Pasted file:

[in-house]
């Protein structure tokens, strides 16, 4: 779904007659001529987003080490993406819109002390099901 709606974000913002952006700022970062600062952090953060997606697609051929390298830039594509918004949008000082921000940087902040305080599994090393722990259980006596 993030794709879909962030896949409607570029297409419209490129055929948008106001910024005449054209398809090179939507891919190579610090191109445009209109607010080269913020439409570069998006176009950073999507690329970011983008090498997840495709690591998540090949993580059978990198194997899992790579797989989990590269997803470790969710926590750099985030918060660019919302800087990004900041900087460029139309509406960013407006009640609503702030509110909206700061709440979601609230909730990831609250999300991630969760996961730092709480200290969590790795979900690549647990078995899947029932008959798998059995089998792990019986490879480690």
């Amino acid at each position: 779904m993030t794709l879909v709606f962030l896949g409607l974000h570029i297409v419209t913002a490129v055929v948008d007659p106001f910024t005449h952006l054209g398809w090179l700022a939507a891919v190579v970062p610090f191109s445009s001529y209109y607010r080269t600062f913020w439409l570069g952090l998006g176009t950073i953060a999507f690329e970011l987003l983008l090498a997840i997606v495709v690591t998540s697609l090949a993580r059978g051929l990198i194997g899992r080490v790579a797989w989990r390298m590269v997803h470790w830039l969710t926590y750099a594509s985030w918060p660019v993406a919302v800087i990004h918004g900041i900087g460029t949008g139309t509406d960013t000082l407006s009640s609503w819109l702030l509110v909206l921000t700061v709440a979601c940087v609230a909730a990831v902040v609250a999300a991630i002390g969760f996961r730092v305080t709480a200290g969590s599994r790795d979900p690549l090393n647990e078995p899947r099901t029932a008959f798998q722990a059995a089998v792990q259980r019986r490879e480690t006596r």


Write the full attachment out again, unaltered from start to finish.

[in-house]
């Protein structure tokens, strides 16, 4: 779904007659001529987003080490993406819109002390099901 709606974000913002952006700022970062600062952090953060997606697609051929390298830039594509918004949008000082921000940087902040305080599994090393722990259980006596 993030794709879909962030896949409607570029297409419209490129055929948008106001910024005449054209398809090179939507891919190579610090191109445009209109607010080269913020439409570069998006176009950073999507690329970011983008090498997840495709690591998540090949993580059978990198194997899992790579797989989990590269997803470790969710926590750099985030918060660019919302800087990004900041900087460029139309509406960013407006009640609503702030509110909206700061709440979601609230909730990831609250999300991630969760996961730092709480200290969590790795979900690549647990078995899947029932008959798998059995089998792990019986490879480690």
């Amino acid at each position: 779904m993030t794709l879909v709606f962030l896949g409607l974000h570029i297409v419209t913002a490129v055929v948008d007659p106001f910024t005449h952006l054209g398809w090179l700022a939507a891919v190579v970062p610090f191109s445009s001529y209109y607010r080269t600062f913020w439409l570069g952090l998006g176009t950073i953060a999507f690329e970011l987003l983008l090498a997840i997606v495709v690591t998540s697609l090949a993580r059978g051929l990198i194997g899992r080490v790579a797989w989990r390298m590269v997803h470790w830039l969710t926590y750099a594509s985030w918060p660019v993406a919302v800087i990004h918004g900041i900087g460029t949008g139309t509406d960013t000082l407006s009640s609503w819109l702030l509110v909206l921000t700061v709440a979601c940087v609230a909730a990831v902040v609250a999300a991630i002390g969760f996961r730092v305080t709480a200290g969590s599994r790795d979900p690549l090393n647990e078995p899947r099901t029932a008959f798998q722990a059995a089998v792990q259980r019986r490879e480690t006596r």